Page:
A few years ago, a pair of New York artists Heidi Neilson and Douglas Paulson started a fun project called “Menu for Mars“, aiming to figure out what astronauts might eat on Mars. Every month for a year, the Menu for Mars Supper Club met at a New York restaurant, “gathering recommendations, suggestions and opinions from restaurateurs about what food they would prepare on Mars”. During these research missions, the group hosted a wide range of experts and learned about related topics such as horticulture and composting, nutrition and culinary anthropology. Mission 3, the Meal Replacement Picnic, was particularly gruelling. They sampled an array of meal replacement products and found most of them to be barely edible (and certainly not a replacement for a genuine meal). Afterwards, they had to send someone to get emergency sandwiches.
Their amateur analog astronaut antics culminated in an art installation, with a working kitchen where a variety of people cooked up dishes they thought would work on Mars, and visitors were invited to get creative with a “fully stocked pantry featuring dried, powdered, thermostabilized and dehydrated Mars-feasible ingredients”.
One of the food-related issues on the International Space Station is that astronauts find their sense of smell and taste diminishes. Their solution is liberal applications of hot sauce. As the Menu 4 Mars crew continued with their research, they realised that the frequent dust storms on Mars might stir up an unpleasant taste.
“There’s a lot of thinking that Mars will smell and taste like peroxide,” said Paulson, “so we started building a spice pantry based on Ethiopian food, thinking that those strong flavours — chilli peppers, cumin, cardamom — would help mask the peroxide.”[via Washington Post]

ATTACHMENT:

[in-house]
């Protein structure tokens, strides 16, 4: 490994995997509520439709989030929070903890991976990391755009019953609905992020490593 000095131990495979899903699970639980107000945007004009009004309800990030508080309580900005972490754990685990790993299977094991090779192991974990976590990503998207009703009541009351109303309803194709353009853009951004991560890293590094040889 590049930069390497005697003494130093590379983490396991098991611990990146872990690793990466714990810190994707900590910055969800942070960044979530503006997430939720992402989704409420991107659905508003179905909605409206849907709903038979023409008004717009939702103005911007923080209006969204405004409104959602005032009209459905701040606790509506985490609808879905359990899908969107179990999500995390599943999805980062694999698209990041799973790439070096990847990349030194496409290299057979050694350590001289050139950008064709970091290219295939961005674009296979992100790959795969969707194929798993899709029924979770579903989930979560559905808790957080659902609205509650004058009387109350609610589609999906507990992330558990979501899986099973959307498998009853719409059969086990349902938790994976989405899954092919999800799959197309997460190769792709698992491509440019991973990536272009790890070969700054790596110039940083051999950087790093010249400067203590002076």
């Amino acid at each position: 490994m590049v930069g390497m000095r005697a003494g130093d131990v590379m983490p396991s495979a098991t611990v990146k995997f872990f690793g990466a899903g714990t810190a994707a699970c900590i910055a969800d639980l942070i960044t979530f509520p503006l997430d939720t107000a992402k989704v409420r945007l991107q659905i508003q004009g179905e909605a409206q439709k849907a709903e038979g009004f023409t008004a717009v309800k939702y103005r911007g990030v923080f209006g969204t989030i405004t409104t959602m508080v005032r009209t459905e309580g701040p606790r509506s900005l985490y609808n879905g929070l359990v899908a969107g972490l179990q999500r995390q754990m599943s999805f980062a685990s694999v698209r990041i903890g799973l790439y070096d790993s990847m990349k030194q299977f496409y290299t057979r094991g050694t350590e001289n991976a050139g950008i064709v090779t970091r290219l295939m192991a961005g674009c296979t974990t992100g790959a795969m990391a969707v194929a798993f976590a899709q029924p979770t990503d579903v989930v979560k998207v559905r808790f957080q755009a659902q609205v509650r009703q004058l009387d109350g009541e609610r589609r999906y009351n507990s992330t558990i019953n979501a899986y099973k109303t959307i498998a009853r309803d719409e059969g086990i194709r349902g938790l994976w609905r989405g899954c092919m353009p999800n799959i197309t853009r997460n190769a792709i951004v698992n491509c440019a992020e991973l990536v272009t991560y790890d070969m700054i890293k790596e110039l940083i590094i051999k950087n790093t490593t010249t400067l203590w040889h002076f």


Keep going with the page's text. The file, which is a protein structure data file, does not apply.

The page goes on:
Ethiopian food also includes lots of grains that are good at filling you up, and don’t need a lot of water to grow. Artist Marco Castro created an inflatable and rapidly deployable greenhouse for the event, with crops growing in agar. The species he chose for his garden were “hearty edible weeds fit for making the long journey to Mars and adapting to the planet’s harsh conditions”, including dandelion, mustard and purslane.
Gil Lopez, a community garden activist, helped them research farming micro livestock – crickets and mealworms – as a source of fresh food. The installation was home to a cricket farm with about 1,000 crickets, a much more realistic protein source than conventional farm animals. They used the insects to make a cricket-flour-enhanced pasta and Jimminy Macaroni Cheese.
“Even if you could manage to travel to Mars with chickens or pigs,” said Neilson, “they require a lot of resources, so it probably would be more trouble than it’s worth.”[via Washington Post]
“One of the more memorable dishes created in the exhibit”, Neilson said, “was a version of lahpet, a spicy salad of pickled tea leaves popular in Burma (this one was made with dehydrated cabbage and powdered lime juice). Another was pemmican, a type of meatball made with jerky and once popular with 17th-century American fur traders.”[via The Atlantic]
At the end of the project, the club’s collected and summarised dinner findings were to be made available to NASA and other people involved in planning Mars colonisation. I wonder whether any of their recipes will ever find their way to Mars?
In 2007, NASA’s Johnson Space Center invited The Kitchen Sisters to visit its “hidden kitchen”, resulting in this brief history of space food: